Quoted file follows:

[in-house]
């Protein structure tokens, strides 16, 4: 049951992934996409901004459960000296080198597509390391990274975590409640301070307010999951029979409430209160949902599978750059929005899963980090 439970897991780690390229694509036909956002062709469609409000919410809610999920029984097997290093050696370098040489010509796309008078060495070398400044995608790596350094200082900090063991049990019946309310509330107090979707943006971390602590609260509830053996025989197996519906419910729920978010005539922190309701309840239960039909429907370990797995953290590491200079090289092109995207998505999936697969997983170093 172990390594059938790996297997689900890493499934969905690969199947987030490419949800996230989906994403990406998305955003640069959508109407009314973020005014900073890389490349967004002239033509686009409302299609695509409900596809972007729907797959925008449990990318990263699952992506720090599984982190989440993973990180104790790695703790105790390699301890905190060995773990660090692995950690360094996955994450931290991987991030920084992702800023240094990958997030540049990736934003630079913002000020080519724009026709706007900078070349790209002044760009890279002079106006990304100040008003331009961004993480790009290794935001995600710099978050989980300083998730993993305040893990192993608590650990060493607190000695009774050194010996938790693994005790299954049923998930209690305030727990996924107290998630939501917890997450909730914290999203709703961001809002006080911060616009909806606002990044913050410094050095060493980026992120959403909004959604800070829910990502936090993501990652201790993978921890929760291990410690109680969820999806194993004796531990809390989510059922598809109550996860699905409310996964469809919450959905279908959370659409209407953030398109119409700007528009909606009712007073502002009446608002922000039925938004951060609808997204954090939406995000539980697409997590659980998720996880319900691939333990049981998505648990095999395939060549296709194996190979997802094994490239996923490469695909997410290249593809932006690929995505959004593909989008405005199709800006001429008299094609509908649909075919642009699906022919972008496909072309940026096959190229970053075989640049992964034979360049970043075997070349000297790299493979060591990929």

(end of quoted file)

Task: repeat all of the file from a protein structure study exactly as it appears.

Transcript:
[in-house]
């Protein structure tokens, strides 16, 4: 049951992934996409901004459960000296080198597509390391990274975590409640301070307010999951029979409430209160949902599978750059929005899963980090 439970897991780690390229694509036909956002062709469609409000919410809610999920029984097997290093050696370098040489010509796309008078060495070398400044995608790596350094200082900090063991049990019946309310509330107090979707943006971390602590609260509830053996025989197996519906419910729920978010005539922190309701309840239960039909429907370990797995953290590491200079090289092109995207998505999936697969997983170093 172990390594059938790996297997689900890493499934969905690969199947987030490419949800996230989906994403990406998305955003640069959508109407009314973020005014900073890389490349967004002239033509686009409302299609695509409900596809972007729907797959925008449990990318990263699952992506720090599984982190989440993973990180104790790695703790105790390699301890905190060995773990660090692995950690360094996955994450931290991987991030920084992702800023240094990958997030540049990736934003630079913002000020080519724009026709706007900078070349790209002044760009890279002079106006990304100040008003331009961004993480790009290794935001995600710099978050989980300083998730993993305040893990192993608590650990060493607190000695009774050194010996938790693994005790299954049923998930209690305030727990996924107290998630939501917890997450909730914290999203709703961001809002006080911060616009909806606002990044913050410094050095060493980026992120959403909004959604800070829910990502936090993501990652201790993978921890929760291990410690109680969820999806194993004796531990809390989510059922598809109550996860699905409310996964469809919450959905279908959370659409209407953030398109119409700007528009909606009712007073502002009446608002922000039925938004951060609808997204954090939406995000539980697409997590659980998720996880319900691939333990049981998505648990095999395939060549296709194996190979997802094994490239996923490469695909997410290249593809932006690929995505959004593909989008405005199709800006001429008299094609509908649909075919642009699906022919972008496909072309940026096959190229970053075989640049992964034979360049970043075997070349000297790299493979060591990929």